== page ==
COVID‑19 vaccines sent a collective sigh of relief across the country. Even if you have children too young for the vaccine, you likely felt safer about returning to some level of normal activity and life after you got vaccinated. But a new surge of COVID‑19 infections due to the Delta variant has resulted in some fully vaccinated people testing positive for COVID‑19 (called a "breakthrough" infection). That wave of new infections has also left many parents wondering how to keep their children safe.
Jeffrey Kahn, M.D., Director of Infectious Disease at Children's Health℠ and Professor at UT Southwestern, shares the latest information about breakthrough COVID‑19 infections and how they may affect your family's health.
Vaccinated people can still get COVID‑19, but their risk is lower
Data from the Centers for Disease Control and Prevention (CDC) found that vaccinated people are 8x less likely to get COVID‑19. But no vaccine provides 100% protection from disease. "The COVID‑19 vaccines aren't perfect, but they're very, very good," says Dr. Kahn.
Vaccines are one layer of protection. Other factors offer additional layers of protection to reduce your risk for COVID‑19 after vaccination, including:
- A healthy immune system
- Limiting exposure to unvaccinated people who could be infected
- Lower rate of infection in your community
- Using precautions, such as wearing a mask indoors in public
Your risk for breakthrough COVID‑19 infection can vary depending on what precautions you take. If your community has a high rate of COVID‑19 cases and you don't wear a mask while grocery shopping, for example, you are increasing your risk for COVID‑19 infection.
Breakthrough infections are a difficult reminder that this pandemic is not yet over, but the data is clear that vaccination is the best way to protect your family.
Vaccinated people with a breakthrough infection usually don't get as ill
Although vaccinated people can get COVID‑19, the COVID‑19 vaccines are still highly effective in protecting individuals from illness. COVID‑19 vaccines are proven to:
- Reduce severe symptoms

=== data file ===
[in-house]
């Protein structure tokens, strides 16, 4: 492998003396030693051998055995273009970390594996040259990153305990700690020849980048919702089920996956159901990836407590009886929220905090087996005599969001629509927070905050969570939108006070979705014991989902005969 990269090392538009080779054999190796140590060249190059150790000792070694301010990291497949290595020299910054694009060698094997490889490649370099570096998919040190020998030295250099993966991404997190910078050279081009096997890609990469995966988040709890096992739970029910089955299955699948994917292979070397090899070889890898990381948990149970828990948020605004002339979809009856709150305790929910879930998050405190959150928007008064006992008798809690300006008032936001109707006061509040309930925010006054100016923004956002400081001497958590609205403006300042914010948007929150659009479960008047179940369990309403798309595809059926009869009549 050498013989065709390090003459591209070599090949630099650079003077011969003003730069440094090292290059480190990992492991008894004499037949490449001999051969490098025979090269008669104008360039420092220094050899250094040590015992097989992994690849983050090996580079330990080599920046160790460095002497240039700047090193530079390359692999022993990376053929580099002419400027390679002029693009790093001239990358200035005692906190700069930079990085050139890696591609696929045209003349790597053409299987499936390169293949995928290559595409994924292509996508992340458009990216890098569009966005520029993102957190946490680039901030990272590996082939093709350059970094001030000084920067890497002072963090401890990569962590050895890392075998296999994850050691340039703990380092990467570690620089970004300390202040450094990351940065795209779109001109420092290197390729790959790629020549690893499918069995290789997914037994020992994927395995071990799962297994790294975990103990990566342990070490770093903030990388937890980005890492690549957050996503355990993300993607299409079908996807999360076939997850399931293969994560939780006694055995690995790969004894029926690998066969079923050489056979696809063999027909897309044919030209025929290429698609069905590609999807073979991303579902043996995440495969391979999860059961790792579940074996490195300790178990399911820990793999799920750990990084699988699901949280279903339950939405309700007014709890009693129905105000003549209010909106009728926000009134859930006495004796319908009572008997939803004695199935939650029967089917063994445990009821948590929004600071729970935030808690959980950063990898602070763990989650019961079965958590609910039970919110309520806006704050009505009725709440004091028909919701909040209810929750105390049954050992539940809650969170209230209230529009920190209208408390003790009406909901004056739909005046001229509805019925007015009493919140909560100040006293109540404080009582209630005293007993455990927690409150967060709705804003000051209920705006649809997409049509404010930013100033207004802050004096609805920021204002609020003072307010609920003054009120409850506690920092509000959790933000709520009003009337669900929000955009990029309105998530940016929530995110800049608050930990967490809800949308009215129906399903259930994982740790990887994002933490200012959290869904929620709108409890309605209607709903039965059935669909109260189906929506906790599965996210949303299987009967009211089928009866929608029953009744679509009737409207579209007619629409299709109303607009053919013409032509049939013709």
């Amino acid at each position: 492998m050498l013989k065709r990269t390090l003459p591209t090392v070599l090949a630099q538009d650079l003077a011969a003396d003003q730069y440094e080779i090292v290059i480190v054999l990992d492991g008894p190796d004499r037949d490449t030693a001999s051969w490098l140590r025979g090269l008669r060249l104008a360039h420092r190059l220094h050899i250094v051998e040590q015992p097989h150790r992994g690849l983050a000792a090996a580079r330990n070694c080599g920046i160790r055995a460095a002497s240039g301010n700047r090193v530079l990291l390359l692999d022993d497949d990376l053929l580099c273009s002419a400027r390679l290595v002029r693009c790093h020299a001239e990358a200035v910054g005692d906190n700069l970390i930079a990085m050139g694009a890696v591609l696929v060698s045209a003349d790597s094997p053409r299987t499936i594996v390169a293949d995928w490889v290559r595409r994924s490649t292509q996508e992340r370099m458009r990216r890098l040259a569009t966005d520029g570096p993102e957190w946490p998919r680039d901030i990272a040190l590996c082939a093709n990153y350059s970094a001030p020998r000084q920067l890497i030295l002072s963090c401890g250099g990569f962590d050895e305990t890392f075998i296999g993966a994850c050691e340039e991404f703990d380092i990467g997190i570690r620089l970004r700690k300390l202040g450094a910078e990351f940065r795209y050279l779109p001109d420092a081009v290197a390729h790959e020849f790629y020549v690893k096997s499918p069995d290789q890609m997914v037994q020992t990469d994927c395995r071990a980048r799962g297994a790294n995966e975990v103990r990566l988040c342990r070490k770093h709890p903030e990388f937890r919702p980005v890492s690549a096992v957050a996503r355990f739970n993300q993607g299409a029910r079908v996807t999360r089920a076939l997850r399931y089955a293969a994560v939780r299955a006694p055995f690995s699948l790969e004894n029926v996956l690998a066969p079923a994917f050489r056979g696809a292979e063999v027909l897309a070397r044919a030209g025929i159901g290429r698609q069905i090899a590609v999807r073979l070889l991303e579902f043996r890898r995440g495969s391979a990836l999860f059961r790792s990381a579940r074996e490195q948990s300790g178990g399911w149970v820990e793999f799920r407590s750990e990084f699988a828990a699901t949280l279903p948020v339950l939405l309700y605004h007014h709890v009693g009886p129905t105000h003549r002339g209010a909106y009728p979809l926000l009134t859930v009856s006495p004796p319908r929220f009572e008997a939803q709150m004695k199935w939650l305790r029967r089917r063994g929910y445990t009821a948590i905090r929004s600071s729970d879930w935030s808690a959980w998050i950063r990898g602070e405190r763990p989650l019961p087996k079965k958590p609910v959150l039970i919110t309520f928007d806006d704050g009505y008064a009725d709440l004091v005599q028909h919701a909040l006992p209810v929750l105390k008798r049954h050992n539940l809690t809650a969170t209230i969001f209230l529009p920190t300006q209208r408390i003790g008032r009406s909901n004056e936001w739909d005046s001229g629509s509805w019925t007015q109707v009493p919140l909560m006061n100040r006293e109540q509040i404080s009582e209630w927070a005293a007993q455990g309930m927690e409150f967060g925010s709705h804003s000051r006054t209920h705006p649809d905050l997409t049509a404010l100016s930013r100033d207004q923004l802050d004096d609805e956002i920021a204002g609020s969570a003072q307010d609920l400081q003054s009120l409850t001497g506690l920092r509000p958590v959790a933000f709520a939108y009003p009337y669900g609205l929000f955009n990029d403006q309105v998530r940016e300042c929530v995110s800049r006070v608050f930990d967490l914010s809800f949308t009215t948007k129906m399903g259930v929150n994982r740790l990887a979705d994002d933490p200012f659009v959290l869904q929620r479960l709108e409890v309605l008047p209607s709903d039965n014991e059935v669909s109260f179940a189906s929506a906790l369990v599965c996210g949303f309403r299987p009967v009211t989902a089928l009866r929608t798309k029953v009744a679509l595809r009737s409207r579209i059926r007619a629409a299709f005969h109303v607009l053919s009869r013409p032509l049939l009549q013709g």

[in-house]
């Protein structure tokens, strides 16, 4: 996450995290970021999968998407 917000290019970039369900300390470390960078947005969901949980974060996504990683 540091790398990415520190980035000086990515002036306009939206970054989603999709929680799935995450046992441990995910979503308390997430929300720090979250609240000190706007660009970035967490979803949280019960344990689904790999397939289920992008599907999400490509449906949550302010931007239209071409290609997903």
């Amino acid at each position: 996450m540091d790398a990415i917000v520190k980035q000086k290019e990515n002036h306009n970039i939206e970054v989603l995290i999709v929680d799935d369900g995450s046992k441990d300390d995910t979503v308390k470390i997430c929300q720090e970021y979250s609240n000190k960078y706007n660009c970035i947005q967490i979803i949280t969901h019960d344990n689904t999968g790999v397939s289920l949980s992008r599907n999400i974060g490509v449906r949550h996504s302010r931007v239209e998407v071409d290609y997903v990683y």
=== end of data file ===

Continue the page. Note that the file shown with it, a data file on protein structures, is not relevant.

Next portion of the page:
- Reduce the risk of serious illness
- Reduce the risk of hospitalization and death
Even with more contagious strains of COVID‑19, like the Delta variant, CDC data backs up the benefits of vaccination. Studies show vaccinated individuals are 25x less likely to be hospitalized or die with COVID‑19.
"Breakthrough infections are a difficult reminder that this pandemic is not yet over, but the data is clear that vaccination is the best way to protect your family," says Dr. Kahn. "The vast majority of breakthrough infections are mild. Severe infection requiring hospitalization is quite rare for vaccinated individuals. This speaks to the effectiveness of the vaccines."
You can be contagious if you have a breakthrough case of COVID‑19
Health experts have found that fully vaccinated people with COVID‑19 breakthrough infections can spread the virus to others. But, according to the CDC, if you're vaccinated, you may be contagious for a shorter time.
You can help protect your unvaccinated family members
Vaccination is the best protection against COVID‑19. Make sure everyone in your household who's eligible is vaccinated. You can also add more layers of protection, including:
- Reduce your risk by masking up – If you know you're going to be around large groups of people, especially if those people may be unvaccinated or if you are indoors, wear a mask.
- Choose safer family activities – Avoid crowded indoor activities. Head outdoors whenever possible, or areas that are well ventilated.
- Refocus on tried-and-true habits – If hand washing and social distancing habits slipped with the protection of vaccines, up your family's game to help protect everyone.
If your child is exposed to COVID‑19, learn symptoms to watch for and steps to take to prevent the spread of illness.
Learn more about COVID‑19
Children's Health is committed to remaining a trusted source of health information and care for you and your family during this time. See more resources to keep your family healthy at the Children's Health COVID‑19 hub.